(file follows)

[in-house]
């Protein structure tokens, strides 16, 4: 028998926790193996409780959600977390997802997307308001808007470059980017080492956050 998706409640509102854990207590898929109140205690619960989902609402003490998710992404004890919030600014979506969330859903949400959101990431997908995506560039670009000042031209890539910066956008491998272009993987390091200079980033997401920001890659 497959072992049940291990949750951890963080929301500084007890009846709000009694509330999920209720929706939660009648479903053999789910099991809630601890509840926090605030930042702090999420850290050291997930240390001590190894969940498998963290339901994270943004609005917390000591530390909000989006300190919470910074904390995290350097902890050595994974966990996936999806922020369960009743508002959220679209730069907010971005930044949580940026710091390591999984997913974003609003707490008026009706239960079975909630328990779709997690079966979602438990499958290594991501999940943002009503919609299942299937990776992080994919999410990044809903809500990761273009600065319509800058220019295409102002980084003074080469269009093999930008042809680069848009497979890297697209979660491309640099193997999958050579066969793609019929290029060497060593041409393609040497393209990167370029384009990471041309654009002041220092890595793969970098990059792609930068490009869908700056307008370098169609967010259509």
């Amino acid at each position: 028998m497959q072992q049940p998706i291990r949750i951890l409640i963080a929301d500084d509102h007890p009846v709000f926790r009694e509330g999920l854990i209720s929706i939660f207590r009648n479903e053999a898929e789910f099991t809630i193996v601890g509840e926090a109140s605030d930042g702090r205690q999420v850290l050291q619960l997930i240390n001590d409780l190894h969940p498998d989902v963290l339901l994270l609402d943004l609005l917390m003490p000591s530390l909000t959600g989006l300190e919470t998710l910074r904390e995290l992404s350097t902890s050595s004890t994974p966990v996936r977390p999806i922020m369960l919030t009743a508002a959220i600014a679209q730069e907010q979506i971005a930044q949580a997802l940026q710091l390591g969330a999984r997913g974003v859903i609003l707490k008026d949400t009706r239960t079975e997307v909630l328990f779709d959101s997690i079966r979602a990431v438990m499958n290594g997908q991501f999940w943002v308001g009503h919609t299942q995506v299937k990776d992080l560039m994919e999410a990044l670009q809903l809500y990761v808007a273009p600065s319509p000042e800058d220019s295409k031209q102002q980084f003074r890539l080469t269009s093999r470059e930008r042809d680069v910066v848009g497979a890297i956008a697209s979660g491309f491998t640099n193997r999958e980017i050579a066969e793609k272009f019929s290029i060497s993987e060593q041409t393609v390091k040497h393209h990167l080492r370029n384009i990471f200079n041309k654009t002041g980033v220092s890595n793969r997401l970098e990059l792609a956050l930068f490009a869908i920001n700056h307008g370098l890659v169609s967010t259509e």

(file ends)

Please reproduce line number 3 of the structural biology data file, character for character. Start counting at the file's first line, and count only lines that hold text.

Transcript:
């Amino acid at each position: 028998m497959q072992q049940p998706i291990r949750i951890l409640i963080a929301d500084d509102h007890p009846v709000f926790r009694e509330g999920l854990i209720s929706i939660f207590r009648n479903e053999a898929e789910f099991t809630i193996v601890g509840e926090a109140s605030d930042g702090r205690q999420v850290l050291q619960l997930i240390n001590d409780l190894h969940p498998d989902v963290l339901l994270l609402d943004l609005l917390m003490p000591s530390l909000t959600g989006l300190e919470t998710l910074r904390e995290l992404s350097t902890s050595s004890t994974p966990v996936r977390p999806i922020m369960l919030t009743a508002a959220i600014a679209q730069e907010q979506i971005a930044q949580a997802l940026q710091l390591g969330a999984r997913g974003v859903i609003l707490k008026d949400t009706r239960t079975e997307v909630l328990f779709d959101s997690i079966r979602a990431v438990m499958n290594g997908q991501f999940w943002v308001g009503h919609t299942q995506v299937k990776d992080l560039m994919e999410a990044l670009q809903l809500y990761v808007a273009p600065s319509p000042e800058d220019s295409k031209q102002q980084f003074r890539l080469t269009s093999r470059e930008r042809d680069v910066v848009g497979a890297i956008a697209s979660g491309f491998t640099n193997r999958e980017i050579a066969e793609k272009f019929s290029i060497s993987e060593q041409t393609v390091k040497h393209h990167l080492r370029n384009i990471f200079n041309k654009t002041g980033v220092s890595n793969r997401l970098e990059l792609a956050l930068f490009a869908i920001n700056h307008g370098l890659v169609s967010t259509e």